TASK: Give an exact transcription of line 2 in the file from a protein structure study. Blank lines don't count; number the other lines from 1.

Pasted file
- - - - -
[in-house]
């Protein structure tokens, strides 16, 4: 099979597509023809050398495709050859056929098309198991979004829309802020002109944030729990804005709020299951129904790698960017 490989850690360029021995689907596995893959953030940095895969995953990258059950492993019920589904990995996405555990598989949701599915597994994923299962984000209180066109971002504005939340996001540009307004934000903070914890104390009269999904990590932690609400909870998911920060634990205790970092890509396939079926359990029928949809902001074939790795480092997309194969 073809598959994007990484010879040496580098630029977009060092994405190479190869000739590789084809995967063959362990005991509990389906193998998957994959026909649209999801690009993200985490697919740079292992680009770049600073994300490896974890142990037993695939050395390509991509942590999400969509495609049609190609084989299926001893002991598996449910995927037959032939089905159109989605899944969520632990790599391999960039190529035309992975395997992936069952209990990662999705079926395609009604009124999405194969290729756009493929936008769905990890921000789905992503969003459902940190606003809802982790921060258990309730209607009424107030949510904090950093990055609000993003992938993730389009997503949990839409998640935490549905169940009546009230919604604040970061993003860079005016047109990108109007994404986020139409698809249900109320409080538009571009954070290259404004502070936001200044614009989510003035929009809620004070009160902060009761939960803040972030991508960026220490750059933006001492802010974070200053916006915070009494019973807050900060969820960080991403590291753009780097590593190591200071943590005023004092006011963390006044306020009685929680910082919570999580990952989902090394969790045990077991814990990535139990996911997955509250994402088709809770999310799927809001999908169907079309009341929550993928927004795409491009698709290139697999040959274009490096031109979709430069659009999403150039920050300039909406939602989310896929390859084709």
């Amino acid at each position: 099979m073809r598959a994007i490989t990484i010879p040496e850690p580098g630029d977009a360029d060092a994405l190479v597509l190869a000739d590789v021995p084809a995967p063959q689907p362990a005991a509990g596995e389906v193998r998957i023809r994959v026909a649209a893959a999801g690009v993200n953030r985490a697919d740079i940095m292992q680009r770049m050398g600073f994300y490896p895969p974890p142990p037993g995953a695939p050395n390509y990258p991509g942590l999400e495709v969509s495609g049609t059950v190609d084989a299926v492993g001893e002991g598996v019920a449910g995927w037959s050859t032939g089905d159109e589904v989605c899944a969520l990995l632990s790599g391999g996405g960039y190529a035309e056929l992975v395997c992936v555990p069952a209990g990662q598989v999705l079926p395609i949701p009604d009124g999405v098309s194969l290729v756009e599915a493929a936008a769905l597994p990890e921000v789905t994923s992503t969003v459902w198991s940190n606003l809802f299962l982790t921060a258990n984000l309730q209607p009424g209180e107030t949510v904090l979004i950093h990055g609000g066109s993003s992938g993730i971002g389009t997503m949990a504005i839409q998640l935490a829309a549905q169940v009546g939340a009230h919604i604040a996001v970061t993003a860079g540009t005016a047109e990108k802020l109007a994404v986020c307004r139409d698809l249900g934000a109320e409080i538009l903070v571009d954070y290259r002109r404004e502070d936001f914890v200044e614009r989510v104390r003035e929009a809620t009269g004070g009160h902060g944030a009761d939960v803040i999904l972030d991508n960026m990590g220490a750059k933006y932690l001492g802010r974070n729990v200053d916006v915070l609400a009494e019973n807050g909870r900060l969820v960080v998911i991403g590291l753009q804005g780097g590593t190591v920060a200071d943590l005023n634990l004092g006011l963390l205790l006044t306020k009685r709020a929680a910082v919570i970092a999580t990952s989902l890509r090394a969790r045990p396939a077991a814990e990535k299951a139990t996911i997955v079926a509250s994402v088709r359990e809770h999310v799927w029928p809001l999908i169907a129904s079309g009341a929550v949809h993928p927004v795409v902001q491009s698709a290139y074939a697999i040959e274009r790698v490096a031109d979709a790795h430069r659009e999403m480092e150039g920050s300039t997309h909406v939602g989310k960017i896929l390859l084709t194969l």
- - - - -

């Protein structure tokens, strides 16, 4: 099979597509023809050398495709050859056929098309198991979004829309802020002109944030729990804005709020299951129904790698960017 490989850690360029021995689907596995893959953030940095895969995953990258059950492993019920589904990995996405555990598989949701599915597994994923299962984000209180066109971002504005939340996001540009307004934000903070914890104390009269999904990590932690609400909870998911920060634990205790970092890509396939079926359990029928949809902001074939790795480092997309194969 073809598959994007990484010879040496580098630029977009060092994405190479190869000739590789084809995967063959362990005991509990389906193998998957994959026909649209999801690009993200985490697919740079292992680009770049600073994300490896974890142990037993695939050395390509991509942590999400969509495609049609190609084989299926001893002991598996449910995927037959032939089905159109989605899944969520632990790599391999960039190529035309992975395997992936069952209990990662999705079926395609009604009124999405194969290729756009493929936008769905990890921000789905992503969003459902940190606003809802982790921060258990309730209607009424107030949510904090950093990055609000993003992938993730389009997503949990839409998640935490549905169940009546009230919604604040970061993003860079005016047109990108109007994404986020139409698809249900109320409080538009571009954070290259404004502070936001200044614009989510003035929009809620004070009160902060009761939960803040972030991508960026220490750059933006001492802010974070200053916006915070009494019973807050900060969820960080991403590291753009780097590593190591200071943590005023004092006011963390006044306020009685929680910082919570999580990952989902090394969790045990077991814990990535139990996911997955509250994402088709809770999310799927809001999908169907079309009341929550993928927004795409491009698709290139697999040959274009490096031109979709430069659009999403150039920050300039909406939602989310896929390859084709």